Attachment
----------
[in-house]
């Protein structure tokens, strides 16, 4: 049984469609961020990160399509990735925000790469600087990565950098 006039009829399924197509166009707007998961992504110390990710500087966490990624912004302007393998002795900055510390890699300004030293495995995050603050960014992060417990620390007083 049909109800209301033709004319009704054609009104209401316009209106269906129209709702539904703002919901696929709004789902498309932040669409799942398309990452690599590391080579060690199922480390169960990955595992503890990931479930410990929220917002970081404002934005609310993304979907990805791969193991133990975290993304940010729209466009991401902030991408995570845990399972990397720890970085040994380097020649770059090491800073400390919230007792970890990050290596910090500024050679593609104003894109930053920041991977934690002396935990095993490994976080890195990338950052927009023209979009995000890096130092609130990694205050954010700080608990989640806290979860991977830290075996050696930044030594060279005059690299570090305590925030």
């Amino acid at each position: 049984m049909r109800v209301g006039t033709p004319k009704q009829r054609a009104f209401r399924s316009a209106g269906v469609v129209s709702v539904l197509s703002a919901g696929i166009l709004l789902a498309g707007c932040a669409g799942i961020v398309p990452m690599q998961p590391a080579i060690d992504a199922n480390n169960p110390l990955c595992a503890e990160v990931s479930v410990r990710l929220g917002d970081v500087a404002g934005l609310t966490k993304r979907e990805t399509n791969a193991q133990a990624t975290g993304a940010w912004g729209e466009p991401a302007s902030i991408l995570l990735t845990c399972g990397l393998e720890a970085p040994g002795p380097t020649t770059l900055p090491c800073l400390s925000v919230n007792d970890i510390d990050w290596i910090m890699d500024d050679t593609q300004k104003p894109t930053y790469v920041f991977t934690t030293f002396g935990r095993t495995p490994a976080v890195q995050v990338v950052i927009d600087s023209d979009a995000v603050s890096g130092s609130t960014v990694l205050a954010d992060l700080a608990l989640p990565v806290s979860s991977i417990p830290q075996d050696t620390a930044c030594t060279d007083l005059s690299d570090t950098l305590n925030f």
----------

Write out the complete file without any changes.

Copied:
[in-house]
């Protein structure tokens, strides 16, 4: 049984469609961020990160399509990735925000790469600087990565950098 006039009829399924197509166009707007998961992504110390990710500087966490990624912004302007393998002795900055510390890699300004030293495995995050603050960014992060417990620390007083 049909109800209301033709004319009704054609009104209401316009209106269906129209709702539904703002919901696929709004789902498309932040669409799942398309990452690599590391080579060690199922480390169960990955595992503890990931479930410990929220917002970081404002934005609310993304979907990805791969193991133990975290993304940010729209466009991401902030991408995570845990399972990397720890970085040994380097020649770059090491800073400390919230007792970890990050290596910090500024050679593609104003894109930053920041991977934690002396935990095993490994976080890195990338950052927009023209979009995000890096130092609130990694205050954010700080608990989640806290979860991977830290075996050696930044030594060279005059690299570090305590925030």
């Amino acid at each position: 049984m049909r109800v209301g006039t033709p004319k009704q009829r054609a009104f209401r399924s316009a209106g269906v469609v129209s709702v539904l197509s703002a919901g696929i166009l709004l789902a498309g707007c932040a669409g799942i961020v398309p990452m690599q998961p590391a080579i060690d992504a199922n480390n169960p110390l990955c595992a503890e990160v990931s479930v410990r990710l929220g917002d970081v500087a404002g934005l609310t966490k993304r979907e990805t399509n791969a193991q133990a990624t975290g993304a940010w912004g729209e466009p991401a302007s902030i991408l995570l990735t845990c399972g990397l393998e720890a970085p040994g002795p380097t020649t770059l900055p090491c800073l400390s925000v919230n007792d970890i510390d990050w290596i910090m890699d500024d050679t593609q300004k104003p894109t930053y790469v920041f991977t934690t030293f002396g935990r095993t495995p490994a976080v890195q995050v990338v950052i927009d600087s023209d979009a995000v603050s890096g130092s609130t960014v990694l205050a954010d992060l700080a608990l989640p990565v806290s979860s991977i417990p830290q075996d050696t620390a930044c030594t060279d007083l005059s690299d570090t950098l305590n925030f």